Public desecration of the Sabbath was condemned and faith in the principles of democracy were reaffirmed in resolutions passed yesterday afternoon by the Rabbinical Assembly of America at the concluding session of the three day convention in Far Rockaway, at which Rabbi Eugene Kohn of Bayonne was elected president for the coming year.
The resolution against flouting of the Sabbath laws was introduced by Rabbi B. Leon Hurwitz of Brooklyn and Dr. Simon Greenberg of Philadelphia. It read: “We condemn all public desecration of the Sabbath such as meetings, luncheon, open offices, etc., by all groups of Jewish constituency or interest.”
The resolution on democracy, introduced by Dr. Robert Gordis of Rockaway Park and Rabbi Louis Fineberg of Cincinnati, stated that “mindful of the drawbacks that in here in our present economic and political order and seeking to advance the ushering in of a more equitable system, we reaffirm our unshakable faith in democratic institutions as a basic ideal for human society.”
VOICES THANKS OF WOMEN
A message was received from Mrs. Rebekah Kohut, president of the World Association of Jewish Women, thanking the assembly for the action taken the previous day in the liberalization of the divorce law for Jewish women. The revision overcomes the problem of “agunah” (deserted wife who cannot get a divorce or remarry under the religious law) and calls for the same privileges for Jewish women under rabbinical law as she has under the civil law.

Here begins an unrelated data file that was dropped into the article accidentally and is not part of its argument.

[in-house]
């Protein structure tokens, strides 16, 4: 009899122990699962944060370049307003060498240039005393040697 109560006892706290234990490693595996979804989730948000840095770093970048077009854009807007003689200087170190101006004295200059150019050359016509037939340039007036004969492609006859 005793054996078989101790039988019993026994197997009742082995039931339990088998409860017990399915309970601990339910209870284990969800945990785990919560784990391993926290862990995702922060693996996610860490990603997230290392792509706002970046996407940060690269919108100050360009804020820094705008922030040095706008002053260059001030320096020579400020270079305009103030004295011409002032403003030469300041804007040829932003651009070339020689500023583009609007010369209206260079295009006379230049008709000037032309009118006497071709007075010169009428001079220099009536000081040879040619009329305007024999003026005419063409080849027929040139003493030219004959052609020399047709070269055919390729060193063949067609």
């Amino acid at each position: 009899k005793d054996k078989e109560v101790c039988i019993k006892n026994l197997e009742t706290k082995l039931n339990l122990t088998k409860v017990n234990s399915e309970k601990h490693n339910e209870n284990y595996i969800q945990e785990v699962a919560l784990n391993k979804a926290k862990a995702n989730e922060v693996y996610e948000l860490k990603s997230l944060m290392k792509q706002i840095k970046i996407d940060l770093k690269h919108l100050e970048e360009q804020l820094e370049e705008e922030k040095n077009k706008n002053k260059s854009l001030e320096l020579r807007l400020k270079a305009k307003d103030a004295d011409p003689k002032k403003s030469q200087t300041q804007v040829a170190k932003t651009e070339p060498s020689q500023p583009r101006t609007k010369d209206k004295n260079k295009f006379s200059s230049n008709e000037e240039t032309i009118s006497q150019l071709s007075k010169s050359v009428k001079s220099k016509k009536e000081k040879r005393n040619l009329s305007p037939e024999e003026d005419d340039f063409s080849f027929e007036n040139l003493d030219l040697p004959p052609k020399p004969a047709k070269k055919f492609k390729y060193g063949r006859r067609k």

Other officers elected besides Rabbi Kohn are: Dr. Simon Greenberg, vice-president: Rabbi Alexander Basel of the Bronx, treasurer; Rabbis Henry Fisher of Arverne, recording secretary; Dr. Robert Gordis, corresponding secretary.
Vacancies on the executive board were filled by the election of Rabbis Abraham Heller of Brooklyn, Leon Lang of Newark, Israel Levinthal of Brooklyn, Elias Margolis of Mt. Vernon, retiring president, Joseph Miller of Brooklyn and Harry Schwartz of Hempstead.
SYMPOSIUM ON FASCISM
“Fascism is a cultural reversion into the past, of a people who are unable to go forward into the future,” said Prof. Harry F. Ward of the Union Theological Seminary, president of the American League Against War and Fascism, in an address at the dinner session Tuesday night.
Dr. Ward spoke as part of a symposium on “The Jew and the Menace of Fascism,” and pointed out that the Fascist movement was an attempt to restore the absolute state of the medieval ages. He challenged the contention that Jews are more radically inclined than other religious or racial groups.
Other speakers at the session included Dr. Israel Goldstein, rabbi of Congregation B’nai Jeshurun of New York, who spoke on the anti-Semitic menace of Fascism, and Rabbi Ira Eisenstein of New York, who spoke on Fascism in Palestine. Dr. Max D. Klein of Philadelphia was chairman of the session.